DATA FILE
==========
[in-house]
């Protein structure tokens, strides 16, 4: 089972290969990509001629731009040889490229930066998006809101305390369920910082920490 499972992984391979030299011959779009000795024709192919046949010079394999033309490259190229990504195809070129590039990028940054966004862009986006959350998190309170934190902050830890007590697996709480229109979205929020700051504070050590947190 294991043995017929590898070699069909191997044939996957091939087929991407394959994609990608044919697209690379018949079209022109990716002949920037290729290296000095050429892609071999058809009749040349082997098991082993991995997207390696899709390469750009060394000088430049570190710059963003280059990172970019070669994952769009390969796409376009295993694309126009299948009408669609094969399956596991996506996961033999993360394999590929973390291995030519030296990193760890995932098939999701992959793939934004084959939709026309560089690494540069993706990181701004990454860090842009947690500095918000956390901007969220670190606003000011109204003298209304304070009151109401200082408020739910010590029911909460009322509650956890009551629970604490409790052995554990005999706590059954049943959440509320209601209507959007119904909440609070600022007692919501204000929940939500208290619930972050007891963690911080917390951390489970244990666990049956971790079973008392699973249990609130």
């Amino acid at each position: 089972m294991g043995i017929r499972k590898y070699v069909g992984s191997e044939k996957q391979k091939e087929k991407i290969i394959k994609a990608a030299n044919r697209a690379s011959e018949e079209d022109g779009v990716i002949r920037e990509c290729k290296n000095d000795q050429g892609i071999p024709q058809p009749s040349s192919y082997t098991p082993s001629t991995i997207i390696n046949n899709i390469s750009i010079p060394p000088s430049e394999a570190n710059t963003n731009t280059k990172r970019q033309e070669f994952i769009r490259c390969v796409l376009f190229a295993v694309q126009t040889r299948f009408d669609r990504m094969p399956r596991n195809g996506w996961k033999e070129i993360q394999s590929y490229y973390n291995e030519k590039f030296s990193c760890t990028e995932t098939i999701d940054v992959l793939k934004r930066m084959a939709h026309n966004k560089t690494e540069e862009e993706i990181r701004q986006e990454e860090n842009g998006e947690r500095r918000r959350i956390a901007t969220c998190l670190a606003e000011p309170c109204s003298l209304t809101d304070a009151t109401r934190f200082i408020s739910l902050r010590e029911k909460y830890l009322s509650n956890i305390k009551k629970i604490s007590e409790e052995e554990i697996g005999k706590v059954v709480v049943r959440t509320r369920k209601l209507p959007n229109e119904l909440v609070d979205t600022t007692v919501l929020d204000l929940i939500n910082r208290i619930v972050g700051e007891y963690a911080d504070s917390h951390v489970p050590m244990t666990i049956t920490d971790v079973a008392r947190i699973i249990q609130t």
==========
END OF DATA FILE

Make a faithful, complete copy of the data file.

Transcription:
[in-house]
């Protein structure tokens, strides 16, 4: 089972290969990509001629731009040889490229930066998006809101305390369920910082920490 499972992984391979030299011959779009000795024709192919046949010079394999033309490259190229990504195809070129590039990028940054966004862009986006959350998190309170934190902050830890007590697996709480229109979205929020700051504070050590947190 294991043995017929590898070699069909191997044939996957091939087929991407394959994609990608044919697209690379018949079209022109990716002949920037290729290296000095050429892609071999058809009749040349082997098991082993991995997207390696899709390469750009060394000088430049570190710059963003280059990172970019070669994952769009390969796409376009295993694309126009299948009408669609094969399956596991996506996961033999993360394999590929973390291995030519030296990193760890995932098939999701992959793939934004084959939709026309560089690494540069993706990181701004990454860090842009947690500095918000956390901007969220670190606003000011109204003298209304304070009151109401200082408020739910010590029911909460009322509650956890009551629970604490409790052995554990005999706590059954049943959440509320209601209507959007119904909440609070600022007692919501204000929940939500208290619930972050007891963690911080917390951390489970244990666990049956971790079973008392699973249990609130």
């Amino acid at each position: 089972m294991g043995i017929r499972k590898y070699v069909g992984s191997e044939k996957q391979k091939e087929k991407i290969i394959k994609a990608a030299n044919r697209a690379s011959e018949e079209d022109g779009v990716i002949r920037e990509c290729k290296n000095d000795q050429g892609i071999p024709q058809p009749s040349s192919y082997t098991p082993s001629t991995i997207i390696n046949n899709i390469s750009i010079p060394p000088s430049e394999a570190n710059t963003n731009t280059k990172r970019q033309e070669f994952i769009r490259c390969v796409l376009f190229a295993v694309q126009t040889r299948f009408d669609r990504m094969p399956r596991n195809g996506w996961k033999e070129i993360q394999s590929y490229y973390n291995e030519k590039f030296s990193c760890t990028e995932t098939i999701d940054v992959l793939k934004r930066m084959a939709h026309n966004k560089t690494e540069e862009e993706i990181r701004q986006e990454e860090n842009g998006e947690r500095r918000r959350i956390a901007t969220c998190l670190a606003e000011p309170c109204s003298l209304t809101d304070a009151t109401r934190f200082i408020s739910l902050r010590e029911k909460y830890l009322s509650n956890i305390k009551k629970i604490s007590e409790e052995e554990i697996g005999k706590v059954v709480v049943r959440t509320r369920k209601l209507p959007n229109e119904l909440v609070d979205t600022t007692v919501l929020d204000l929940i939500n910082r208290i619930v972050g700051e007891y963690a911080d504070s917390h951390v489970p050590m244990t666990i049956t920490d971790v079973a008392r947190i699973i249990q609130t």